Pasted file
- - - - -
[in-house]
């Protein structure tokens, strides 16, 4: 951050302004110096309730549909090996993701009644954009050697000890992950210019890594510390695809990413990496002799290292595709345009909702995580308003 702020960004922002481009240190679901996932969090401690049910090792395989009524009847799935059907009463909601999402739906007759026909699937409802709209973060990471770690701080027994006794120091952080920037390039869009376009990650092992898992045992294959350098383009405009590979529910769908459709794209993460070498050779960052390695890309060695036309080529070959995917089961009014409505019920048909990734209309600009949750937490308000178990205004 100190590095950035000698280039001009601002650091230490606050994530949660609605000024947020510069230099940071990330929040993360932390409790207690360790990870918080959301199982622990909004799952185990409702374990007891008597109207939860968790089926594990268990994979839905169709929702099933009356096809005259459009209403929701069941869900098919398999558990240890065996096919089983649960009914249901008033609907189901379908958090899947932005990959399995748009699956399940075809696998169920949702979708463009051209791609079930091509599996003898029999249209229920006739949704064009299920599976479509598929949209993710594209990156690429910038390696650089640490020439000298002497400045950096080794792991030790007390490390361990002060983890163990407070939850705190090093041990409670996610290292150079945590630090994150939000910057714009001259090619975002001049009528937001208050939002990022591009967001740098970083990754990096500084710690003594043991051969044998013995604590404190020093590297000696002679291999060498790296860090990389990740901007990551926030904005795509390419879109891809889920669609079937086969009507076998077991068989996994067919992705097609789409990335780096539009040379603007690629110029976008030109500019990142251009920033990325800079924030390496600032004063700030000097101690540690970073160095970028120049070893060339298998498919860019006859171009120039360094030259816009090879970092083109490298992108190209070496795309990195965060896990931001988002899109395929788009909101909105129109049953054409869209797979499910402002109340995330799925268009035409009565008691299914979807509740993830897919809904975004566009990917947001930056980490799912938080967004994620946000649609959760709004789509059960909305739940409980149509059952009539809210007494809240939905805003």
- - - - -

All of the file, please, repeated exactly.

[in-house]
């Protein structure tokens, strides 16, 4: 951050302004110096309730549909090996993701009644954009050697000890992950210019890594510390695809990413990496002799290292595709345009909702995580308003 702020960004922002481009240190679901996932969090401690049910090792395989009524009847799935059907009463909601999402739906007759026909699937409802709209973060990471770690701080027994006794120091952080920037390039869009376009990650092992898992045992294959350098383009405009590979529910769908459709794209993460070498050779960052390695890309060695036309080529070959995917089961009014409505019920048909990734209309600009949750937490308000178990205004 100190590095950035000698280039001009601002650091230490606050994530949660609605000024947020510069230099940071990330929040993360932390409790207690360790990870918080959301199982622990909004799952185990409702374990007891008597109207939860968790089926594990268990994979839905169709929702099933009356096809005259459009209403929701069941869900098919398999558990240890065996096919089983649960009914249901008033609907189901379908958090899947932005990959399995748009699956399940075809696998169920949702979708463009051209791609079930091509599996003898029999249209229920006739949704064009299920599976479509598929949209993710594209990156690429910038390696650089640490020439000298002497400045950096080794792991030790007390490390361990002060983890163990407070939850705190090093041990409670996610290292150079945590630090994150939000910057714009001259090619975002001049009528937001208050939002990022591009967001740098970083990754990096500084710690003594043991051969044998013995604590404190020093590297000696002679291999060498790296860090990389990740901007990551926030904005795509390419879109891809889920669609079937086969009507076998077991068989996994067919992705097609789409990335780096539009040379603007690629110029976008030109500019990142251009920033990325800079924030390496600032004063700030000097101690540690970073160095970028120049070893060339298998498919860019006859171009120039360094030259816009090879970092083109490298992108190209070496795309990195965060896990931001988002899109395929788009909101909105129109049953054409869209797979499910402002109340995330799925268009035409009565008691299914979807509740993830897919809904975004566009990917947001930056980490799912938080967004994620946000649609959760709004789509059960909305739940409980149509059952009539809210007494809240939905805003």